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07NovWhen atoms become bits!

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Directly from Japan, look at the Tuttuki Bako Virtual Finger Game! 100% real and fantastically crazy by simply sticking your finger in the hole and a digital representation appears on the screen. Then you can use your virtual finger to play all kinds of cool mini games… from swinging a panda to having a karate fight with a tiny little man. It’s so odd yet so wonderful.

You can find it at ThinkGeek

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23OctWhat a visionary anime!

I’ve just finished the awesomness Denno Coil anime, only 26 episodes, an epic end. Everyone out there working on HCI should give it a try, it’s not just about wearing VR glasses and having a secret child’s world, it is about fusion between anime culture, with a tiny revolution: girls use their brain quite inventively, and a vision of a digital world merging physical, microscopic illegals that needs special encodes, kids collecting metabugs to gain more credit, with a digital police that can also be hacked. O well, I had fun watching these!!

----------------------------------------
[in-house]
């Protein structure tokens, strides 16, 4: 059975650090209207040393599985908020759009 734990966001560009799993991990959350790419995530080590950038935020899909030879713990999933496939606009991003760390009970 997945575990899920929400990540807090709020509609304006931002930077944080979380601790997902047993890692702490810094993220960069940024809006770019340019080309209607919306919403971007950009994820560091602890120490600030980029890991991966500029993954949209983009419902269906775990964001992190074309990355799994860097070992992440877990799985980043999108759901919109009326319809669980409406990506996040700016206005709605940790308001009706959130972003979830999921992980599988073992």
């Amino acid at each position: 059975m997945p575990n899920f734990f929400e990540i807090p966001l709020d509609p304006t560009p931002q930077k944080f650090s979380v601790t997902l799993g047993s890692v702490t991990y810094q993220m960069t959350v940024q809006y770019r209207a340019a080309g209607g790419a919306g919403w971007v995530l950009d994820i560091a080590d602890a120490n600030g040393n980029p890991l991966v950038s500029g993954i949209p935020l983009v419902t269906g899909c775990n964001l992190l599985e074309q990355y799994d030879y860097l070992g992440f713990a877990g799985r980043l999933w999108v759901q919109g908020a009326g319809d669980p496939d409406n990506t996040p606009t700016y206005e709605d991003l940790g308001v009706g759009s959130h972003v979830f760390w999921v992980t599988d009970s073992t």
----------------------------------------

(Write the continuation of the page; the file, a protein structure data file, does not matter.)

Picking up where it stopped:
A “trailer” with a soundtrack I never heard before!

30MayPhysical Heart in a Virtual Body

My friend Amit Zoran, from the Ambient Intelligence group at MIT Media Lab, continued his work on structural innovation, re-designing acoustic musical instrument according to the abilities and characteristics of rapid prototype materials. Together with Pattie Maes and Marco Coppiardi, they created a new generation of physical instruments by tailoring wooden hearts. The wooden pieces are inserted in body of the guitar to give the instrument the desired sound identity.